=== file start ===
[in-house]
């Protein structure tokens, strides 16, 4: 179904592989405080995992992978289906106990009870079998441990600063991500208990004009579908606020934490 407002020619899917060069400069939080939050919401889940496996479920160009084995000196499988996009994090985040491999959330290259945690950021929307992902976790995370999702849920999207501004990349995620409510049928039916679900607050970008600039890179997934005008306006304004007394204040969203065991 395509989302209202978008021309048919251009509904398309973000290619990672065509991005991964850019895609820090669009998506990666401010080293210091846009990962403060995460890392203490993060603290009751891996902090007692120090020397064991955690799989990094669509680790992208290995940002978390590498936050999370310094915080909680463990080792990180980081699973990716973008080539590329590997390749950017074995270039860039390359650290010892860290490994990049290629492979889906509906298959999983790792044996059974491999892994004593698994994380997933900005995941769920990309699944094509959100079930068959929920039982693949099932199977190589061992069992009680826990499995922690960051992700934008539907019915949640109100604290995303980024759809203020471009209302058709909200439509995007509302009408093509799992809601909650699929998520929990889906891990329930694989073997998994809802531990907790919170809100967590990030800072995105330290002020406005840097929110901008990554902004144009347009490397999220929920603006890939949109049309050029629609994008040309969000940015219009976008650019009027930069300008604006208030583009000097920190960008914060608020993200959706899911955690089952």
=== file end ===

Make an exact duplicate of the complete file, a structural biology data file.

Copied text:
[in-house]
């Protein structure tokens, strides 16, 4: 179904592989405080995992992978289906106990009870079998441990600063991500208990004009579908606020934490 407002020619899917060069400069939080939050919401889940496996479920160009084995000196499988996009994090985040491999959330290259945690950021929307992902976790995370999702849920999207501004990349995620409510049928039916679900607050970008600039890179997934005008306006304004007394204040969203065991 395509989302209202978008021309048919251009509904398309973000290619990672065509991005991964850019895609820090669009998506990666401010080293210091846009990962403060995460890392203490993060603290009751891996902090007692120090020397064991955690799989990094669509680790992208290995940002978390590498936050999370310094915080909680463990080792990180980081699973990716973008080539590329590997390749950017074995270039860039390359650290010892860290490994990049290629492979889906509906298959999983790792044996059974491999892994004593698994994380997933900005995941769920990309699944094509959100079930068959929920039982693949099932199977190589061992069992009680826990499995922690960051992700934008539907019915949640109100604290995303980024759809203020471009209302058709909200439509995007509302009408093509799992809601909650699929998520929990889906891990329930694989073997998994809802531990907790919170809100967590990030800072995105330290002020406005840097929110901008990554902004144009347009490397999220929920603006890939949109049309050029629609994008040309969000940015219009976008650019009027930069300008604006208030583009000097920190960008914060608020993200959706899911955690089952």